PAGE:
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Keeping Food Fresh in The Tropics

Costa Rica News – I’m not a glutton, and I’m certain I’m not a miser or pack rat, but I do tend to hoard food. For a long time I stockpiled because there simply weren’t any decent pulperias, grocery stores in our area. 

fresh food in costa rica 1Back in the late 1980s, a whiny old Italian expat ran our local pulperia. He slouched behind the counter of his little multi-colored, rundown shack and kept a board across the entrance, barring anyone access inside. No matter what the weather, he had some complaint. “It’s too hot and sticky,” he would moan, running his hands through his uncombed white hair. Three days later, when a refreshing rain washed the place clean, he’d kvetch, “It’s too cold, and the rain… it’s so depressing.”

He never let me pick the items I wanted; instead he held up vegetables that were ready for the compost bin, and asked, “How many?” Rotting, rubbery carrots, some black-spotted cabbage, and a small bin of onions that reared half the world’s population of fruit flies, were the extent of his inventory. I’ve heard hell’s punishment for gluttony is being force-fed rats, toads, and snakes for eternity. It couldn’t be any worse that those vegetables. Mostly, unless desperate, we traveled the 40 kilometers to Limón and the bigger markets, but that took hours because the roads were so bad. Consequently, if I saw something we needed, or I wanted, I bought two or three and stashed the rest.

Now, of course, there are grocery stores you can walk into, browse the aisles, handle the fruits and vegetables, and pick your own. The roads are paved, so running into town is a viable option. Puerto Viejo even has its own Saturday Market now where vendors from the Central Valley bring an array of farm-fresh vegetables, eggs, cheese, and there is even a local expat who makes and sells homemade organic tofu.

I’ve seen fennel the size of softballs and carrots so full of juice they practically bleed when you cut them. Last time I was there, an organic vendor had both dragon and curly kale as well as heritage carrots in black, yellow, and orange. There are red and yellow onions, zucchini, eggplants, shallots, and greens. It is hard for me, and I must repeat to myself like a mantra, “Only buy one, there will be more next week.”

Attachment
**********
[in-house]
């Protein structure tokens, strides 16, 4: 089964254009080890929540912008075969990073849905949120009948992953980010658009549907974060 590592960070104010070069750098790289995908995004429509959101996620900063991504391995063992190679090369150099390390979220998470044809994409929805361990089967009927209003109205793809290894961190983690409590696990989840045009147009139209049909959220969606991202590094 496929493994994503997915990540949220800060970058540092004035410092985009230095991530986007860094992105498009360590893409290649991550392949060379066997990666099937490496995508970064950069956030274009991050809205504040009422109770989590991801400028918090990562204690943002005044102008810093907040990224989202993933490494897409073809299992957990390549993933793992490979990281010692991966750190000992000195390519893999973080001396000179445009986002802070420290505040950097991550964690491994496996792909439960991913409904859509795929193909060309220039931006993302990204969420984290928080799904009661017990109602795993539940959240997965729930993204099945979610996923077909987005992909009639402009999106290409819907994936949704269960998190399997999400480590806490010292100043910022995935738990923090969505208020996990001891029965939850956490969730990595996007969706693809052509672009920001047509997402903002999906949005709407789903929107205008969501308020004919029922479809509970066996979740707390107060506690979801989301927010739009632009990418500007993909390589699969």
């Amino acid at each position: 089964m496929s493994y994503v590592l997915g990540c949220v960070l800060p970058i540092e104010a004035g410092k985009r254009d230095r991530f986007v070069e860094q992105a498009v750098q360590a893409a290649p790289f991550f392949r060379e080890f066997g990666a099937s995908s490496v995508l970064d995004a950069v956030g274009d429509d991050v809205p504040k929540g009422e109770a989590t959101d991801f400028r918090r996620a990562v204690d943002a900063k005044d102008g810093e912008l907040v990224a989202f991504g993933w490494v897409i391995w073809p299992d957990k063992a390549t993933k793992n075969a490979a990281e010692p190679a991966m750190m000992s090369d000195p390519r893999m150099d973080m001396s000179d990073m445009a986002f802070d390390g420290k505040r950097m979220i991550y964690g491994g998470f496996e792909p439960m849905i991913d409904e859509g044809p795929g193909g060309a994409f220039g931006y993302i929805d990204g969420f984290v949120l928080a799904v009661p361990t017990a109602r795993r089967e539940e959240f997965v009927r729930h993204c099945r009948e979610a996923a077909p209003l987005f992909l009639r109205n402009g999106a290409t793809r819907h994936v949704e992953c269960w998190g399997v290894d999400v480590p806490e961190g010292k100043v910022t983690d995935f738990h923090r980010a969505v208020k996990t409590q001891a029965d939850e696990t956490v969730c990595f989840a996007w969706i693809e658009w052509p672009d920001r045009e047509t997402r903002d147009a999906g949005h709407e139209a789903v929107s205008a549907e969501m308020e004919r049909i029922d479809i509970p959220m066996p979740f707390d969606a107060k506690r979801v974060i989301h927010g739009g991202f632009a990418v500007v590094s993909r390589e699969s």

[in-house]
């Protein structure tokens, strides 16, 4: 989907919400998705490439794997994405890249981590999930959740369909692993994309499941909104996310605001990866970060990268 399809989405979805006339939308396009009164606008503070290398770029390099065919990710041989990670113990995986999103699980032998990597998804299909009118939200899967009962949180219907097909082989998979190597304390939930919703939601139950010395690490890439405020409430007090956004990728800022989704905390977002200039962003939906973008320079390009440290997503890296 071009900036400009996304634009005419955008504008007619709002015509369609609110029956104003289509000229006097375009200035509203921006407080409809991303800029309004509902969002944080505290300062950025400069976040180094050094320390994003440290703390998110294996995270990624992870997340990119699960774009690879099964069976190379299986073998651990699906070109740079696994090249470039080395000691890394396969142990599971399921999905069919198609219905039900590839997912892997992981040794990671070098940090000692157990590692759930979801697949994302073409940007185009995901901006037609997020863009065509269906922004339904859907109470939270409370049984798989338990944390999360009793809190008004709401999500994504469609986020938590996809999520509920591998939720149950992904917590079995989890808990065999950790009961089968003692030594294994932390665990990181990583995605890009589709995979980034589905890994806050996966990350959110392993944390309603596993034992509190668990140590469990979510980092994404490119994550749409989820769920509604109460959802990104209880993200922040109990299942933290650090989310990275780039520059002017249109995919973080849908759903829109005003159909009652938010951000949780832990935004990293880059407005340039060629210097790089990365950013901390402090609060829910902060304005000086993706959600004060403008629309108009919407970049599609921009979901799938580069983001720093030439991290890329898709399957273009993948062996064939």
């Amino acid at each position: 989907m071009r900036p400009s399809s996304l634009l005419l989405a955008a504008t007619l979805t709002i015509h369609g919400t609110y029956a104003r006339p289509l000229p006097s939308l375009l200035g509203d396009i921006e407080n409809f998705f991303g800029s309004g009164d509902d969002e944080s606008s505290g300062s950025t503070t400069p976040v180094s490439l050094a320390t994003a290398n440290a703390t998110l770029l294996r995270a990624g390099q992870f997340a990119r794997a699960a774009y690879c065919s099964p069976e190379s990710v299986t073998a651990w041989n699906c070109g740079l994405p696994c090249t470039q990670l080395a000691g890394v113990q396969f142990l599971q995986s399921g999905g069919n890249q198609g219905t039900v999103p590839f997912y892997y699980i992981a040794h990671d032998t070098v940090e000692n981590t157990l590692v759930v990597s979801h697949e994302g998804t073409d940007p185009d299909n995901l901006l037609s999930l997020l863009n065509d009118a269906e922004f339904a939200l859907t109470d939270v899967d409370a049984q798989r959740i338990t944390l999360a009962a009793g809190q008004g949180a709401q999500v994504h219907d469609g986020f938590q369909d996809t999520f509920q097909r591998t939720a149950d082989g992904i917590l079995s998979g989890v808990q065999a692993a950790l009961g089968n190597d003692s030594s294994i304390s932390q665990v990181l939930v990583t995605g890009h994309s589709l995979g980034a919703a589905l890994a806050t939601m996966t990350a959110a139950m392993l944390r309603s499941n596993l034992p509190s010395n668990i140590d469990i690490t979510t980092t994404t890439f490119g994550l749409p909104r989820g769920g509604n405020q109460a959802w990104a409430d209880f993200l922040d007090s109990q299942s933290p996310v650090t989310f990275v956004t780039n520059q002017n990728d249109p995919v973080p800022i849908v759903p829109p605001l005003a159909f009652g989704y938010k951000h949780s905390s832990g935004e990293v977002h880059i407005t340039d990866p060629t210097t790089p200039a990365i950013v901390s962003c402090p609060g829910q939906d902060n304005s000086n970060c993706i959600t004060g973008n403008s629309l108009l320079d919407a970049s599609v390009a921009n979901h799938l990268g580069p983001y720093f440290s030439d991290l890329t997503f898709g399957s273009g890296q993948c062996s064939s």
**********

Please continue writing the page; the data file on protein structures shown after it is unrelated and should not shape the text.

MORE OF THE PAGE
But I still hoard.

If I travel to the U.S. to visit family, I bring things that are hard to find or too expensive here. I always imagine fresh food in costa ricathe TSA guys opening the eight or ten tubes of the Arm & Hammer toothpaste I pack. I’ve brought dried fruits and nuts that were unavailable on the Caribbean coast until recently, vitamins, and other assorted items. Customs did take away some organic borlatti beans I brought one year. I guess they worried I’d plant them. Not everything passes their test.

Food hoarder or weekly shopper at the farmer’s market, my larder is always chock-a-block full and the freezer packed tight. So, I thought I’d share a few storage tips I use to keep foods fresh in the tropics:

• Wrap opened cheeses in gauze or cheese cloth before storing it in a plastic bag in the refrigerator to prevent mold.

• Greens last longer and stay crisper when wrapped in a tea towel and stored in a plastic bag in the refrigerator.

• Cooked vegetables last longer than fresh ones, so blanch (or steam) broccoli, cauliflower, and green beans. Store them in a plastic containers in the fridge for later use.

• Keep all pasta, rice, sugar, beans, and flours in airtight containers. If not, expect your cupboards to explode with food moths and ants when you open them.

• The only items you should see in your pantry are canned or boxed goods. Keep in mind, high humidity will rust cans in short order, so check your supplies frequently.

• Keep all spices, herbs, nuts, crackers, chips, granola, and leavening yeast in the freezer section of your refrigerator. Or consider buying a small freezer.  We did, and it is an invaluable addition.

• Refrigerate bread products and freeze any extra (if you make or buy it in bulk).

• Refrigerate seeds, dried fruits, baking soda, and baking powder. This last item tends to lose potency faster in tropical weather, so check for freshness often.

• Freeze strawberries and blackberries on a cookie sheet and bag them in the freezer for later use.

• Make pesto from parsley or cilantro and freeze it for longer life.

• Buy smaller-sized bottles of cooking oil to avoid it going rancid. We use olive oil and have had no issues.

• Refrigerate ketchup and any open condiments you might have kept in a pantry in a colder climate. They will grow mold in the tropics.

• Do not throw away plastic containers, glass jars with decent lids, or zip-lock storage bags. These can be washed and reused for food storage.

• Use airtight cooler boxes (Coleman® and the like) for dry food storage.

With proper preparation and storage, it is possible to stow your hard-to-find items and keep them fresh for future use.

By Sarah Corbett Morgan

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